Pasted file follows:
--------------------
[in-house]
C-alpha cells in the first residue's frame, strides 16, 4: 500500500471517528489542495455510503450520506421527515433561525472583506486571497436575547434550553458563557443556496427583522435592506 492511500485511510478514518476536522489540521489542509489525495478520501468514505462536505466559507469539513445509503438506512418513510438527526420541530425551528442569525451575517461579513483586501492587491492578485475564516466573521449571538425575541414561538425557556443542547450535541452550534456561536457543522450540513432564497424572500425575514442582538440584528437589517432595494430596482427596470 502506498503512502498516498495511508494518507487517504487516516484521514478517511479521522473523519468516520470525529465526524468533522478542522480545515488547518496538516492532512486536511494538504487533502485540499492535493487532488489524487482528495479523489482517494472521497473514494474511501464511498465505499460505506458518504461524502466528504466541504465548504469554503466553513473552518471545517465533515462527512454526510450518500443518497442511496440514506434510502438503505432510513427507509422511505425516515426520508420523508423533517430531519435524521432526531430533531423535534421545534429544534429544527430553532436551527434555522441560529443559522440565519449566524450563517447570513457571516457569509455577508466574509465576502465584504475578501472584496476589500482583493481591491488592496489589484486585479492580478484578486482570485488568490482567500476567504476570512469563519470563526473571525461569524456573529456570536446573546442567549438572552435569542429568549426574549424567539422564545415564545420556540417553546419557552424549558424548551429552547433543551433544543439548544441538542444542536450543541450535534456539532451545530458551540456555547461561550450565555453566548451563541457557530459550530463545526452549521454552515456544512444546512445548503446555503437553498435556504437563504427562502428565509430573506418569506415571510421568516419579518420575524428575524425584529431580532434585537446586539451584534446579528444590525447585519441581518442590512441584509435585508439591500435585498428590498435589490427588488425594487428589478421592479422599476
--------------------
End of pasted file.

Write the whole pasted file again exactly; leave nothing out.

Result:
[in-house]
C-alpha cells in the first residue's frame, strides 16, 4: 500500500471517528489542495455510503450520506421527515433561525472583506486571497436575547434550553458563557443556496427583522435592506 492511500485511510478514518476536522489540521489542509489525495478520501468514505462536505466559507469539513445509503438506512418513510438527526420541530425551528442569525451575517461579513483586501492587491492578485475564516466573521449571538425575541414561538425557556443542547450535541452550534456561536457543522450540513432564497424572500425575514442582538440584528437589517432595494430596482427596470 502506498503512502498516498495511508494518507487517504487516516484521514478517511479521522473523519468516520470525529465526524468533522478542522480545515488547518496538516492532512486536511494538504487533502485540499492535493487532488489524487482528495479523489482517494472521497473514494474511501464511498465505499460505506458518504461524502466528504466541504465548504469554503466553513473552518471545517465533515462527512454526510450518500443518497442511496440514506434510502438503505432510513427507509422511505425516515426520508420523508423533517430531519435524521432526531430533531423535534421545534429544534429544527430553532436551527434555522441560529443559522440565519449566524450563517447570513457571516457569509455577508466574509465576502465584504475578501472584496476589500482583493481591491488592496489589484486585479492580478484578486482570485488568490482567500476567504476570512469563519470563526473571525461569524456573529456570536446573546442567549438572552435569542429568549426574549424567539422564545415564545420556540417553546419557552424549558424548551429552547433543551433544543439548544441538542444542536450543541450535534456539532451545530458551540456555547461561550450565555453566548451563541457557530459550530463545526452549521454552515456544512444546512445548503446555503437553498435556504437563504427562502428565509430573506418569506415571510421568516419579518420575524428575524425584529431580532434585537446586539451584534446579528444590525447585519441581518442590512441584509435585508439591500435585498428590498435589490427588488425594487428589478421592479422599476